7 Questions for Eco Activist and Painter Susan Swartz as Her Touring Exhibition Heads to Her Hometown of Park City
After a four-year world tour, "Arrival" is on view in in her home city for the first time.
Throughout her long and fruitful career, the Park City, Utah-based artist Susan Swartz has continued to find beauty and inspiration in the wonders of the landscapes. Her paintings have evolved from the realist landscapes of her early career to lyrical and radiant abstractions of her recent creation. Her contemplation of the intersections of art, nature, and spirituality, however, has remained steadfast.
For the past four years a curated collection of her works have been touring to museums around the world, including the Ludwig Museum at the Russian State Museum in St. Petersburg, China’s Central Academy of Fine Arts in Beijing, and Melides Art Pavilion in Melides, Portugal. This month her works will be coming home to Park City, Utah, where they will be on view for the first time. These powerful paintings embody an important period in Swartz’s life when she was regaining her health after a decade-long battle with Lyme disease and mercury poisoning. Art historian Alexander Borovsky described these dazzling paintings as possessing qualities “of the almost…optical, of the tactile, even the acoustic.”
In addition to her painting, Swartz is a devoted philanthropist. She sits on the advisory board of the National Museum of Women in the Arts and is the founder of Impact Partners, an award-winning film production group focused on pressing social issues.
Recently, we spoke with Swartz, who shared insights into her practice.
The paintings on view in “Arrival” are selected from the four-year international solo tour “Personal Path” and are being shown in your home city for the first time. Can you tell me about the work and what it means to have it on view there?
The international tour was aptly named ”Personal Path” by the curators because each work in the exhibition represents a specific place and time in my evolution as an artist. Every piece in its own unique way reflects what I was thinking or feeling at different junctures. I constantly challenge myself in the studio, so it is comforting to have these works back as a visual reminder of those challenges, experiments, and joys I experienced along the way. It is a such a pleasure to be able to share it, especially with local collectors and people in my community who have supported me throughout my career.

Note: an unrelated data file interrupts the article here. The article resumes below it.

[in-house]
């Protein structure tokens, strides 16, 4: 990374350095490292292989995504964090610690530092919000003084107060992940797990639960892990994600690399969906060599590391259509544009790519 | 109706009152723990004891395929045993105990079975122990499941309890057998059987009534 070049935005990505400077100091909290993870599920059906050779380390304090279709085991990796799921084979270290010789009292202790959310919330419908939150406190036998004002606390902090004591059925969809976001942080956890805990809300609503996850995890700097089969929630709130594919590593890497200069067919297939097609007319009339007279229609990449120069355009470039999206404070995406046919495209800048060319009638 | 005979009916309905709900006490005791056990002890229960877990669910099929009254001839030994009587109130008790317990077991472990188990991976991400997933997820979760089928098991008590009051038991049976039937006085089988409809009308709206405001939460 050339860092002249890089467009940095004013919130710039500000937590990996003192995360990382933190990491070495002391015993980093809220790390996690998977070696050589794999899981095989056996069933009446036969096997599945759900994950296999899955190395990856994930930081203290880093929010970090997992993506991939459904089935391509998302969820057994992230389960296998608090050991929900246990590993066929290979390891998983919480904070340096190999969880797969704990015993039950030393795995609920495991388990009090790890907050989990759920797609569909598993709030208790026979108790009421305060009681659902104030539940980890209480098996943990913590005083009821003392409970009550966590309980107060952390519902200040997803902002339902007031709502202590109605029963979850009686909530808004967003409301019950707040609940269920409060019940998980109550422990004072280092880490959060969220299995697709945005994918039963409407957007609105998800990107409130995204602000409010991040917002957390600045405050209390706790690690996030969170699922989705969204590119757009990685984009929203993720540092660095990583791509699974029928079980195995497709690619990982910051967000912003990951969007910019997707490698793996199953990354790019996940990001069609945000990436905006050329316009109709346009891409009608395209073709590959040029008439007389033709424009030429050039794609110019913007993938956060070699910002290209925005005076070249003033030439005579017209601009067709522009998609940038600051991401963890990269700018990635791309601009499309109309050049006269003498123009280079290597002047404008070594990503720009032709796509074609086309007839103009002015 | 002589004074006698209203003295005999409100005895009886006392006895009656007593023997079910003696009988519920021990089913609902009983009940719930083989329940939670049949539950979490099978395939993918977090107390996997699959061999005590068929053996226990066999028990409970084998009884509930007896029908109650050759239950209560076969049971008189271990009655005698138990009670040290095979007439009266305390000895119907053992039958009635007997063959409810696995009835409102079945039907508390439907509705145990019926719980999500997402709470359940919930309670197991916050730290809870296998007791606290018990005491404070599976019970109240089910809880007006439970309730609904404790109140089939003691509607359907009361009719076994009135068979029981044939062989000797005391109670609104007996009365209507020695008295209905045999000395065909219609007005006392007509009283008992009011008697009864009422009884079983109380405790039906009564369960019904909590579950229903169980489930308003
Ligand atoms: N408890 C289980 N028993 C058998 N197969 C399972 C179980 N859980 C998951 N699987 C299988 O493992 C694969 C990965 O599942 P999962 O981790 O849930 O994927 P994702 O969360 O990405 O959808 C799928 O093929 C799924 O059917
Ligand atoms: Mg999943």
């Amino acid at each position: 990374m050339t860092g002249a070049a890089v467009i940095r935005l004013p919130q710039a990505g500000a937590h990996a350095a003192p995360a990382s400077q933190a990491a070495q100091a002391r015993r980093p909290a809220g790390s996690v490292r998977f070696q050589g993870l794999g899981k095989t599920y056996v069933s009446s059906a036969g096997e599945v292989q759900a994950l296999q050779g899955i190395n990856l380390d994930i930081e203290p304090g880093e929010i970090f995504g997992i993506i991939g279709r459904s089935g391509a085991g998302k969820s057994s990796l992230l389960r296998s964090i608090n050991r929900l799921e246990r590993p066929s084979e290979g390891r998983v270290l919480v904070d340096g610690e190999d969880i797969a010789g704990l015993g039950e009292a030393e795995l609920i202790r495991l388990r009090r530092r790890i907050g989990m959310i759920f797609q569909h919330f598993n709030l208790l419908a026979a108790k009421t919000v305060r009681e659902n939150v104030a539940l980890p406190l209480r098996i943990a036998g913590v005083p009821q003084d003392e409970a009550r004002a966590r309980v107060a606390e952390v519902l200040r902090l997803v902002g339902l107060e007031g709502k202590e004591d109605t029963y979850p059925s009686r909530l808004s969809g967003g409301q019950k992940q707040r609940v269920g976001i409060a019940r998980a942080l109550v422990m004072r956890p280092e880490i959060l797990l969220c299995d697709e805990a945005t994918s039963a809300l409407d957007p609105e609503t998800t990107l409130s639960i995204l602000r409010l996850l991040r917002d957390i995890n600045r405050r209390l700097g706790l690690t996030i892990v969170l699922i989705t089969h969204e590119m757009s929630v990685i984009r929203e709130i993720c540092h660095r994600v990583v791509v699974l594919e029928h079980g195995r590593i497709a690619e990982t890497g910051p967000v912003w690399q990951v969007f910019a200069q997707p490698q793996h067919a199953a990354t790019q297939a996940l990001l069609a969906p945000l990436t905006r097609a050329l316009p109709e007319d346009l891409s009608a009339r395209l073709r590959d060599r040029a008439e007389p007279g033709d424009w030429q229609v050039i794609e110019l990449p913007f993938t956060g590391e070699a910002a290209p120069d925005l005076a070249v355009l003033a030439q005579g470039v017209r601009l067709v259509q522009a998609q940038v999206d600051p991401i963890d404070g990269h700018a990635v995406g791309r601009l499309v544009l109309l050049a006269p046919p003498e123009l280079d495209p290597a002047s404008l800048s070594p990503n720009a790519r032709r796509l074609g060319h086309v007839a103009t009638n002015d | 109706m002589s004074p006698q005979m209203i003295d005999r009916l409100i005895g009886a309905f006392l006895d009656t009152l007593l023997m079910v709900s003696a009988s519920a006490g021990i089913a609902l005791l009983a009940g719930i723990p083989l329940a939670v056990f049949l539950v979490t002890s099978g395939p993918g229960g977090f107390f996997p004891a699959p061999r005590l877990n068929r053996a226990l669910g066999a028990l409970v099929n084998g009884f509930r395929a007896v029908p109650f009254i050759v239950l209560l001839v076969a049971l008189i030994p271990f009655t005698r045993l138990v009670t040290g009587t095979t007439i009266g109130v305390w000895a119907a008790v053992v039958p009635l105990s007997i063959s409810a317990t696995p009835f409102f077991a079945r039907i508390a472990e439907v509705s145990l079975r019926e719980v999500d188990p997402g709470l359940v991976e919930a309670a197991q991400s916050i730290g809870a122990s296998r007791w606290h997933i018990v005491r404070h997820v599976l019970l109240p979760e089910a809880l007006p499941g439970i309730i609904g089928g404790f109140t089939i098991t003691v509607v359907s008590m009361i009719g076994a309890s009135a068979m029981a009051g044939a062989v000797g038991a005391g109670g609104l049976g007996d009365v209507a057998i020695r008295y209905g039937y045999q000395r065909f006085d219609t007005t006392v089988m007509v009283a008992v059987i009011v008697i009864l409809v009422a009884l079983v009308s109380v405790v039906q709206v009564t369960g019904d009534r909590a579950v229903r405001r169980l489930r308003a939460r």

These paintings are in some sense about your relationship with nature. How does that play out in the works?
Nature has always been my greatest source of inspiration. During the 2002 Winter Olympics in Salt Lake City, I was chosen to represent the U.S. as an environmental artist. I came to understand how my work might help to raise awareness about the increasing fragility of nature. Mankind’s carelessness with the natural world has had a very personal effect on my health. I now paint from a place of impassioned reverence for nature and a determination to see it preserved. Nature is what sustains us. We seem to have forgotten this truth.
You completed these paintings after your recovery from Lyme disease and mercury poisoning. Can you tell us about that journey and how your work has transformed throughout your illness and return to health?
Fifteen years ago I was diagnosed with these two environmentally-borne illnesses, and I became seriously ill and debilitated. I never stopped painting, but as I fought to survive, my art began to change dramatically. My work became bolder and more abstract. Now, more than ever, I see each and every day as a gift; I constantly explore new techniques and experiment with different mediums and tools to create interesting textures. My paintings are a visceral expression of the joys and challenges I have experienced.